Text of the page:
Supreme Court to revisit LGBTQ rights, this time with the help of a wedding

A difficult, simmering, and timely issue is set to be referred before the Supreme Court on December 5, 2022: What happens when freedom of expression and civil rights come into conflict?

The court considered similar issues about four years ago in the infamous ” gay wedding cake” case, Masterpiece Cakeshop, Ltd. in v. Colorado Civil Rights Commission, in which a baker decided not to offer services to the same-sex couple due to his beliefs about religion. The justices were in his favor; however, they had a narrow view, leaving out the more fundamental constitutional questions regarding freedom of religion as well as free speech.

A new case from Colorado concerning freedom of speech and marriage equality has been brought to the courtroom: 303 Creative v. Elenis. As an instructor in the fields of law and school who is especially attentive to First Amendment issues, I consider this case to be an example of the conflict between two fundamental rights – which appear to be in constant conflict in 21st-century America.

On August. 30th, 2022, as an example, a comparable case was also decided, but this time in Kentucky. In Kentucky, a federal court of trial decided for a Louisville wedding photographer who filed a lawsuit against the town’s “Fairness Ordinance,” which does not allow discrimination based on gender identity or sexual orientation. She claimed that the law violated her religious beliefs as well as her freedom of speech, as did the courts, stating the law’s limitations, including that “the government may not force singers or writers or photographers to articulate messages they don’t support.”

Freedom to speak or remain in silence

Graphic Artist Lorie Smith serves as the creator and director of a studio named 303 Creative. As per the court papers, Smith is generally open to serving LGBTQ clients. She is planning to start designing wedding websites, but she is not willing to create them specifically for gay couples, claiming that it’s against her Christian convictions.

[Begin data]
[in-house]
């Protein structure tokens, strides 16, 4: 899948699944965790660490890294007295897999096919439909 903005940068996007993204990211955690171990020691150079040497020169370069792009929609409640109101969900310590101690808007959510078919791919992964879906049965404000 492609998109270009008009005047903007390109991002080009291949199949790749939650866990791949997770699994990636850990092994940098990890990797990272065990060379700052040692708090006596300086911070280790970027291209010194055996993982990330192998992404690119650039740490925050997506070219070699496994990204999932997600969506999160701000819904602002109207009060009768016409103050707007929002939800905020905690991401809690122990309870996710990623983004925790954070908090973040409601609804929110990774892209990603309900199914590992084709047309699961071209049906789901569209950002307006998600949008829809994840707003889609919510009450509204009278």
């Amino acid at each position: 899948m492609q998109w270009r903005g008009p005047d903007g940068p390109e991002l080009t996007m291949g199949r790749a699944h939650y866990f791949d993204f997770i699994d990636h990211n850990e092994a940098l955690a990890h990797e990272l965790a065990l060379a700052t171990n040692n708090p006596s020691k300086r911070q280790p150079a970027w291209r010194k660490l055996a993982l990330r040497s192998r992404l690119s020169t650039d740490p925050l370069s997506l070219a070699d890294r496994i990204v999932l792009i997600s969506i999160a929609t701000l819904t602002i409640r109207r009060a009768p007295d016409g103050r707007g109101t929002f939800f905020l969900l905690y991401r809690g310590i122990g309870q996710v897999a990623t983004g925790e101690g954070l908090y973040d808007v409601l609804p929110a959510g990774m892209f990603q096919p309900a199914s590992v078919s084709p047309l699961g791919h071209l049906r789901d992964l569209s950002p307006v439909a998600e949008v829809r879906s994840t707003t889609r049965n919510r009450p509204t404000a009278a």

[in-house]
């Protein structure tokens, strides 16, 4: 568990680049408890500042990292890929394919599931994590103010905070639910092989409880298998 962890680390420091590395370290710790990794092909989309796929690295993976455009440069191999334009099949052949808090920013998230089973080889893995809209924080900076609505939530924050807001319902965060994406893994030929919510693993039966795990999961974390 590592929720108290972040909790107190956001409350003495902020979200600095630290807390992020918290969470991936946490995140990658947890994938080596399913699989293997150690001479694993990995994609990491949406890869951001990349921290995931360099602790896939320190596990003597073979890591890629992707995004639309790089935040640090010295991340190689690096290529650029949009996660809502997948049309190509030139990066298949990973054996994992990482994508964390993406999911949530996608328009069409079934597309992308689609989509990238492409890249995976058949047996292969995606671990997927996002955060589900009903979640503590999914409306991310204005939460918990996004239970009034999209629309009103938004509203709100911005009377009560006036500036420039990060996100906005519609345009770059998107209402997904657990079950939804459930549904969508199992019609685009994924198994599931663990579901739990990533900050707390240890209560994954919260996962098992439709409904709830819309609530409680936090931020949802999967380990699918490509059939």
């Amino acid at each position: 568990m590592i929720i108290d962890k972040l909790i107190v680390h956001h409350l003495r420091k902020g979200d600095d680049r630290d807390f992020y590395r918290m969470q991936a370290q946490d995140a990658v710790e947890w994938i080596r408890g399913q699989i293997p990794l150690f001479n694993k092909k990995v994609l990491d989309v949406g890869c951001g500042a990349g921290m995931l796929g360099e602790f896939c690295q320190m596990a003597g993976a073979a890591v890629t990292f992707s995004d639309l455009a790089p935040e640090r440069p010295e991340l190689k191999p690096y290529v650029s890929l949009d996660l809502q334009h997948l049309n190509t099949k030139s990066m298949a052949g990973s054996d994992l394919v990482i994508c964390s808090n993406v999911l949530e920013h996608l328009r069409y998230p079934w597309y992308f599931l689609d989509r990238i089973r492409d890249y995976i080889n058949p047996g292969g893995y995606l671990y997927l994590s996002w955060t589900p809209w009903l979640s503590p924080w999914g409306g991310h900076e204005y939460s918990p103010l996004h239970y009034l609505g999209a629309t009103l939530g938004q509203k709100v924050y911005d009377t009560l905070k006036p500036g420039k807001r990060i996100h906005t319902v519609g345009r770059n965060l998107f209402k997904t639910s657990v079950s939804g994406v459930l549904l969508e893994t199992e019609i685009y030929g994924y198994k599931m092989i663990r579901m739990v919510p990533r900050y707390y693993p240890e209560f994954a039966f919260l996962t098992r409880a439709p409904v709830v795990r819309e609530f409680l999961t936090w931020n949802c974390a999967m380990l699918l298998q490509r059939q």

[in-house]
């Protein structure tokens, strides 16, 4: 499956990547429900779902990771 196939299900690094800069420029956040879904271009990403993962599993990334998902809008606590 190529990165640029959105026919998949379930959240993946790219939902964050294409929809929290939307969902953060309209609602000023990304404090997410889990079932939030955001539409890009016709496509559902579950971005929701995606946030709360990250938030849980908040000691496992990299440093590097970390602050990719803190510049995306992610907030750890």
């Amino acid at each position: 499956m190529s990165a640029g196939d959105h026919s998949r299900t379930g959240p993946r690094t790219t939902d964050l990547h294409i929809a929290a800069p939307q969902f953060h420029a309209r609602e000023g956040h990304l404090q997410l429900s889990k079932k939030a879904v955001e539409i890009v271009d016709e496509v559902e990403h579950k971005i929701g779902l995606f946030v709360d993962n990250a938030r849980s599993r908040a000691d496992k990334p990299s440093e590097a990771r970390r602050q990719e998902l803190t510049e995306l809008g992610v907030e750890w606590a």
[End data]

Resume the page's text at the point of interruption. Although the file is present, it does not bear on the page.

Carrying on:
According to the Colorado Anti-Discrimination Act, though it’s discriminatory, it’s unlawful to deny services to someone due to “disability, race, creed, color, sex, sexual orientation, marital status, national origin, or ancestry.”

In 2016, Smith was a plaintiff in a lawsuit against members of Colorado’s Civil Rights Commission and Colorado’s attorney general. Smith claimed that being forced to design a gay wedding website violated the state’s First Amendment rights by requiring her to talk – what lawyers call “compelled speech.”

A constitutionally protected right of freedom to “speech” has historically been considered to encompass a range of ways in which people can express themselves, including art, writing, and even protest. However, it doesn’t just safeguard the right to protect the speech of one’s peers, but it also protects the right not to be able to speak at all in the first instance.

Through her lawyers, Smith also maintained that the requirement that she create websites would violate the First Amendment right to freedom of expression of religion.

Path to SCOTUS

A federal court of trial in Colorado denied Smith’s request to stop the anti-discrimination law in 2019. In her appeal, the circuit court accepted the ruling of the previous court: She could not deny the possibility of creating websites for weddings that are gay or lesbian even though it was against her beliefs.

Protection of different viewpoints can be “a good in and of itself,” the court wrote; however, combating prejudice “is, like individual autonomy, ‘essential’ to our democratic ideals.”

In an extensive opinion, the chief judge focused on Smith’s claim of forced speech and criticized the court for adopting “the remarkable – and novel – stance that the government may force Ms. Smith to produce messages that violate her conscience.”

Smith filed an appeal with her Supreme Court, which, in February 2022, voted to hear her appeal, which was limited to the question of free speech and not the freedom to practice religion. The issue that the justices will have to decide is “whether applying a public-accommodation law to compel an artist to speak or stay silent violates the Free Speech Clause of the First Amendment.”

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